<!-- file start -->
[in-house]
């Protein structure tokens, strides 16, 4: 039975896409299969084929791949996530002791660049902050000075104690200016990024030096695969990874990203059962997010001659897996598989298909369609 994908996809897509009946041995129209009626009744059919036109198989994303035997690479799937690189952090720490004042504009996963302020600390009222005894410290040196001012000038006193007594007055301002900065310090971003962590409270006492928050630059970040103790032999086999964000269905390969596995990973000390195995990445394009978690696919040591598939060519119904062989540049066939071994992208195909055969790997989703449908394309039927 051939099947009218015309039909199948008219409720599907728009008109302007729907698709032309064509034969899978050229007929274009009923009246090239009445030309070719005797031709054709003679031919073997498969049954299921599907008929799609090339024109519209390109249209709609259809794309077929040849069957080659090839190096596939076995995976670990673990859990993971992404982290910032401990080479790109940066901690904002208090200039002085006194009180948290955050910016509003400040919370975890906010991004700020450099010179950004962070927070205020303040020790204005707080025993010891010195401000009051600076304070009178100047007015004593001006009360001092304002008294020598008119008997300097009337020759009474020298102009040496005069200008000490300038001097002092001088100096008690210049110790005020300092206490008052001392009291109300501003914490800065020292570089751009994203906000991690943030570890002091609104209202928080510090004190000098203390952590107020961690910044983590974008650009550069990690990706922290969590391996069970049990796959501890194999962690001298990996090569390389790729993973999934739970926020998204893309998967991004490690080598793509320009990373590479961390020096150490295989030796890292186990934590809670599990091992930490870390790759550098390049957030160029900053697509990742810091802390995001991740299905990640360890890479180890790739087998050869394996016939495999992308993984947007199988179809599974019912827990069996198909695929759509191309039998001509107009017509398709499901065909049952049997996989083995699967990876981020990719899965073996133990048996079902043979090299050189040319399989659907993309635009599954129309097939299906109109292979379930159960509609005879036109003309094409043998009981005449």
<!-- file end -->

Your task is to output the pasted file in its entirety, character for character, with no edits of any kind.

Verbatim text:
[in-house]
């Protein structure tokens, strides 16, 4: 039975896409299969084929791949996530002791660049902050000075104690200016990024030096695969990874990203059962997010001659897996598989298909369609 994908996809897509009946041995129209009626009744059919036109198989994303035997690479799937690189952090720490004042504009996963302020600390009222005894410290040196001012000038006193007594007055301002900065310090971003962590409270006492928050630059970040103790032999086999964000269905390969596995990973000390195995990445394009978690696919040591598939060519119904062989540049066939071994992208195909055969790997989703449908394309039927 051939099947009218015309039909199948008219409720599907728009008109302007729907698709032309064509034969899978050229007929274009009923009246090239009445030309070719005797031709054709003679031919073997498969049954299921599907008929799609090339024109519209390109249209709609259809794309077929040849069957080659090839190096596939076995995976670990673990859990993971992404982290910032401990080479790109940066901690904002208090200039002085006194009180948290955050910016509003400040919370975890906010991004700020450099010179950004962070927070205020303040020790204005707080025993010891010195401000009051600076304070009178100047007015004593001006009360001092304002008294020598008119008997300097009337020759009474020298102009040496005069200008000490300038001097002092001088100096008690210049110790005020300092206490008052001392009291109300501003914490800065020292570089751009994203906000991690943030570890002091609104209202928080510090004190000098203390952590107020961690910044983590974008650009550069990690990706922290969590391996069970049990796959501890194999962690001298990996090569390389790729993973999934739970926020998204893309998967991004490690080598793509320009990373590479961390020096150490295989030796890292186990934590809670599990091992930490870390790759550098390049957030160029900053697509990742810091802390995001991740299905990640360890890479180890790739087998050869394996016939495999992308993984947007199988179809599974019912827990069996198909695929759509191309039998001509107009017509398709499901065909049952049997996989083995699967990876981020990719899965073996133990048996079902043979090299050189040319399989659907993309635009599954129309097939299906109109292979379930159960509609005879036109003309094409043998009981005449």